The following are a collection of news stories about human trafficking and slavery from around the world.
- INDIA - Country has 3 Million Children in Flesh Trade
- OHIO - Panel Sets Vote on Modern-day Slavery Proposal
- AUSTRALIA - Threats, Debts and Isolation: the New Chains of Slavery
- INDONESIA - In the Current Slave Trade, Indonesia the Largest Exporter
- MALAYSIA - Battling Sea-mediated Human Trafficking
- GEORGIA - Mexican Convicted in Sex Trafficking Case
By Neha MadaanThe Times of India
November 25, 2010
Currently, there are three million children in India involved in sex trafficking, according to Ruchira Gupta, the founding director of Apne Aap Women Worldwide, an anti-trafficking organization. She said there are likely many more adult women being trafficked in the South Asian nation. Gupta is lobbying the Indian Parliament for a change in the national anti-trafficking law that would impose harsher punishments for the buyers of prostituted sex and the traffickers who profit from it, along with removal of clauses that punish women and girls.
By Jim ProvanceThe BladeNovember 25, 2010
State lawmakers in Ohio may vote on a bill this week that seeks to crack down on modern-day slavery. The Senate Judiciary-Criminal Justice Committee is expected to vote on legislation to create a stand-alone felony of human trafficking. A full Senate vote could come as soon as today. The bill would then head for the state House, where the speaker has said he will push for passage. Ohio has been slow to follow 44 other states in enacting a stand-alone crime, even as the state has become a major destination point for those coerced into the sex trade.
By Geesche JacobsenSydney Morning HeraldNovember 26, 2010
A new report by the Australian Institute of Criminology has found that the problem of modern-day slavery in the country has been seriously underestimated. The thrust of the report focuses on the estimated 500,000 migrant workers at risk of being trafficked by industries such as manufacturing, agriculture, construction and meat-packing. The report call for a greater usage of labor laws instead of relying on only criminal prosecutions, which require a higher burden of proof.
By Endy M. BayuniThe Jakarta Post
November 24, 2010
Despite recent high-profile cases of Indonesian housemaids being severely tortured and abused while working abroad, the Indonesian government is not expected to curb its export of domestic workers as they send home billions of dollars in foreign remittances. Live-in housemaids -- whether in Jakarta, Singapore, Kuala Lumpur, Riyadh, Hong Kong, or anywhere else in the world -- essentially work under arrangements not unlike the slavery system of old. The contract that a maid signs is unenforceable the moment after she steps into the house.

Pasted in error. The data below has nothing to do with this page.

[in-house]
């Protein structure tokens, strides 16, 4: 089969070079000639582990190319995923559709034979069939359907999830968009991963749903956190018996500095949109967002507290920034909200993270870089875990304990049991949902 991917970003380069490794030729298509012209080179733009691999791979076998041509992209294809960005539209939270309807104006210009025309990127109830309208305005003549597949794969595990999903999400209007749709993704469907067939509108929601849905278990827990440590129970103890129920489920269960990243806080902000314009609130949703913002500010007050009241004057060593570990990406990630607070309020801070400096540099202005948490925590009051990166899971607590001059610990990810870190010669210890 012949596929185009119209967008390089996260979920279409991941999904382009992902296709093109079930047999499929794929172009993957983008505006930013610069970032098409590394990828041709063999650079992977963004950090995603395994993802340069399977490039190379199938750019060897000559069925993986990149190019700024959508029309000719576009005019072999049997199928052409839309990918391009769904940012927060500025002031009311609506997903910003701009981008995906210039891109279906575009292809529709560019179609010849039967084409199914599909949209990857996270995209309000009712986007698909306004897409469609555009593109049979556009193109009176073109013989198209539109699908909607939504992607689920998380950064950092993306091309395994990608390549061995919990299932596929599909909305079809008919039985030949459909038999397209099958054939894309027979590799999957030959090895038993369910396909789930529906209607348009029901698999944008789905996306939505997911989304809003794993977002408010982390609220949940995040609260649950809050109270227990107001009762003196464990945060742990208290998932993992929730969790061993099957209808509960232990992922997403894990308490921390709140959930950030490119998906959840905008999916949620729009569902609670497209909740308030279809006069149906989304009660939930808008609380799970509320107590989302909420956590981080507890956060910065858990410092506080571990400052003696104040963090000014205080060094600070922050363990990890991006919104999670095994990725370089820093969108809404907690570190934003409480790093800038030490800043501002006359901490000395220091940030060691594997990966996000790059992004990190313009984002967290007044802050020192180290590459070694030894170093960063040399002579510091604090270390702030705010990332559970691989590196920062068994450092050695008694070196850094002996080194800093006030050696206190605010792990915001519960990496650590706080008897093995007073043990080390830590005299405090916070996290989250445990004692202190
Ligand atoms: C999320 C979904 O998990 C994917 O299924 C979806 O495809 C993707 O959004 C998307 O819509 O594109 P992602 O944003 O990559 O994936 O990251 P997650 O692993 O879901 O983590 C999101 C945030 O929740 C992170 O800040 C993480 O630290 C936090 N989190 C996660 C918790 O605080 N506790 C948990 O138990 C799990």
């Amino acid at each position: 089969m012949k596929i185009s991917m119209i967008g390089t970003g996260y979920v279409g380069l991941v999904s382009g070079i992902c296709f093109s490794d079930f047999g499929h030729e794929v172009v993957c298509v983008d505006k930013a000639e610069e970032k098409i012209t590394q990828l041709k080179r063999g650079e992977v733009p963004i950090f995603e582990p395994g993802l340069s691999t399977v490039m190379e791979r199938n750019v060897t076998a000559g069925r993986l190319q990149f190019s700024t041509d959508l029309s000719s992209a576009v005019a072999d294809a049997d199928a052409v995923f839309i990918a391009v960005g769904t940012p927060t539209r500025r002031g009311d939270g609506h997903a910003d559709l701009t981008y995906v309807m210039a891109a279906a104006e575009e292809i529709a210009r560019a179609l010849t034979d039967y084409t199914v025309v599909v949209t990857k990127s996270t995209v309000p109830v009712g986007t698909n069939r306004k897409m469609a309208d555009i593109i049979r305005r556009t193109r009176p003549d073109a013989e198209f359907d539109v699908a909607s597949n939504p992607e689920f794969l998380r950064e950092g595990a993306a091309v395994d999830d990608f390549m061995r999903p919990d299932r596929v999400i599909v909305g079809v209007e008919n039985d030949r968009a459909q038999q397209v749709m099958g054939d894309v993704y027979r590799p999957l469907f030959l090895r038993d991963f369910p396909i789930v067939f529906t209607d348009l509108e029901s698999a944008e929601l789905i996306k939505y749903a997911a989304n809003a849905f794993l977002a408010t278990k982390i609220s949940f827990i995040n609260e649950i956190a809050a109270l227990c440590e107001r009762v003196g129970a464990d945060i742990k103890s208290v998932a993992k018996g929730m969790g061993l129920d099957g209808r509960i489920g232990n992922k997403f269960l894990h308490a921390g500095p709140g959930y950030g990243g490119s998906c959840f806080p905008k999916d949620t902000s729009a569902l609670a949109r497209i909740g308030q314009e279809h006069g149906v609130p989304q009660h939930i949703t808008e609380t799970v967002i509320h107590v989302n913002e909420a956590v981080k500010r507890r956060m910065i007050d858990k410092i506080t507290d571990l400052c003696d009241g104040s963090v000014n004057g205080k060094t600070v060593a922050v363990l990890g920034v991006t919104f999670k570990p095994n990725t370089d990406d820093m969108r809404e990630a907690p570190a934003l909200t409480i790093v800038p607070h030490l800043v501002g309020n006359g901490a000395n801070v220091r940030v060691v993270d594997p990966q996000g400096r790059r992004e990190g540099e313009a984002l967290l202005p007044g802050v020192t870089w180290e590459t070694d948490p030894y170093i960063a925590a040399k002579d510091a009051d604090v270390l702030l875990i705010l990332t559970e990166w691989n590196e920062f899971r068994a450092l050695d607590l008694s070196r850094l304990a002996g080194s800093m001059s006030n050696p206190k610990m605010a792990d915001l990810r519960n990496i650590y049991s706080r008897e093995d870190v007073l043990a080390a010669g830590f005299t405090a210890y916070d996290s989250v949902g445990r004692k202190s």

By Pooja Theresa StanslasKorea TimesNovember 25, 2010
In Malaysia, the growing illegal cross-border trafficking of humans in recent years has made the government anxious especially in view of rapid economic globalization, the worldwide economic crisis and increasing maritime trade and the nation's dependency on it. Analyzing the trafficking problem is complicated by the difficulty of separating it from human smuggling, which is the voluntary movements of people through illegal channels. The issue is further complicated when smuggled migrants are forced to work in debt bondage to pay off the smugglers which effectively defines them as trafficked individuals.
Greg BluesteinThe Associated Press
November 24, 2010
A Mexican man was convicted Tuesday on federal charges of orchestrating a sex trafficking scheme in which prosecutors say he lured at least 10 impoverished young Mexican women to the Atlanta area between spring 2006 and June 2008 with false promises of good-paying jobs. Amador Cortes-Meza, 36, could face life in prison after a jury in U.S. District Court convicted him of the 19 counts he was facing, including sex trafficking of minors, conspiracy and smuggling charges for bringing the women to metro Atlanta and then making them work as prostitutes indefinitely to repay transportation costs and living expenses.ABOLITION!
Stop Modern Slavery | P.O. Box 66462 | Washington, DC 20035
To report a tip about human trafficking, please
contact the National Human Trafficking Resource Center at 888-373-7888.
This email was sent to email@example.com. To ensure that you continue receiving our emails,
please add us to your address book or safe list.
manage your preferences | opt out using TrueRemove®
Got this as a forward? Sign up to receive our future emails.